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Making Expertise Matter in Proton Therapy

Developing a Proton Therapy Business Case

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All initiatives benefit from a flexible business case providing a realistic account of both costs and revenues for a period of at least twenty years. A flexible business case is a business case that is built on an organisation-specific operational model. This model allows for a quick assessment of the impact of a range of scenario’s. What if the reimbursement rate drops 10%? How sensitive am I to changes in energy costs? What is the impact on revenues if I can shorten the ramp up phase? The list of questions and scenarios is endless.

In proton therapy an operational model is essential to get an idea of the investment involved, to visualise the importance and impact of a ramp up phase, to play out scenario’s, to be able to determine the relative importance of a range of cost components, and to provide the total investment and annual revenue and cost streams needed to organise financing.

Trees with Character can provide you with a business case/operational model to a varying degree of detail. Our standard business case solution consists out of a 20-year operational model that includes a Net Present Value calculation which will be tailor made. For some of our customers we have included — in collaboration — a cash flow calculation.

See also this case.

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This is how we make proton therapy a success

Independent consultancy made the difference for us.

Proton therapy vendors have a lot of expertise and a need to sell equipment. They may not protest when unrealistic assumptions are made. Some consultants combine great expertise with ties to a vendor. Independent consultancy can make a difference.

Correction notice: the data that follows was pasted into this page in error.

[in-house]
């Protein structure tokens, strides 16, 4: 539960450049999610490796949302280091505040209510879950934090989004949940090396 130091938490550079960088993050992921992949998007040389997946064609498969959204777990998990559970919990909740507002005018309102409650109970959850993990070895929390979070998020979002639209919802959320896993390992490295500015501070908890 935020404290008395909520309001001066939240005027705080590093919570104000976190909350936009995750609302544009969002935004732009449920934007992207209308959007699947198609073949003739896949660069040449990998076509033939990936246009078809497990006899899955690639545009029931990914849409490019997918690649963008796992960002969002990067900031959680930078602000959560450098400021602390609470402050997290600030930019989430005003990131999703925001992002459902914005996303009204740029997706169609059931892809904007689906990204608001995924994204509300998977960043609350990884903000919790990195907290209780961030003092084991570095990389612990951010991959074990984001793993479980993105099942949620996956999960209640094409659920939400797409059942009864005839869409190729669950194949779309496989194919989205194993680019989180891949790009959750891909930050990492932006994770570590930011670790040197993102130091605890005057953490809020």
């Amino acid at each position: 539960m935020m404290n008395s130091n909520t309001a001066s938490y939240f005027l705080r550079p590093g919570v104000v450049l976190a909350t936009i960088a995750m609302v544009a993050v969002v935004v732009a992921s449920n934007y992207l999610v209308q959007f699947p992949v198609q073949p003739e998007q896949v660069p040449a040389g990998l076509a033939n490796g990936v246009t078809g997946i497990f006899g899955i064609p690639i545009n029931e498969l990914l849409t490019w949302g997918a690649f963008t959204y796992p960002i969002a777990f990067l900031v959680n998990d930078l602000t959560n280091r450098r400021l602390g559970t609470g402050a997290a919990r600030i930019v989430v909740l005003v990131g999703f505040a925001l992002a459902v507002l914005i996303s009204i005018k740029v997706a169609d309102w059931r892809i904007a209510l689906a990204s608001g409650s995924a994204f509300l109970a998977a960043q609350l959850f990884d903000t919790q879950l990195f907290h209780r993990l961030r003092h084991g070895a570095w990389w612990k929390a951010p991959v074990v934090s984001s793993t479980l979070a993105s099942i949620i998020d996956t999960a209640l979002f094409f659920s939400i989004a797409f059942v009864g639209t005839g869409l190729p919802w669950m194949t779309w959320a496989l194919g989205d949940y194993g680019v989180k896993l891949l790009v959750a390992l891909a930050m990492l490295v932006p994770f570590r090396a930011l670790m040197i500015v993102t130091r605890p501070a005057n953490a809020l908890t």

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You can start to minimise risk in proton therapy today.

A decision is a conclusion reached after careful consideration. If you have to think it means something is not transparent. Each decision increases risk. Risk is minimised by unambiguous aims and access to expertise. You find it here.

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Patient selection and patient referral are pivotal.

Many proton therapy centers struggle because of unrealistic projections of patients being treated. But even when making a realistic projection, the challenges of patient selection and referral remain.

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Don’t buy equipment, identify the right vendor.

Because of the vendor lock-in for the lifetime of the proton therapy center, the services and capacity for innovation a vendor offers are of much greater importance than current functionality of the equipment. Shift the focus.

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Patient selection and patient referral are pivotal.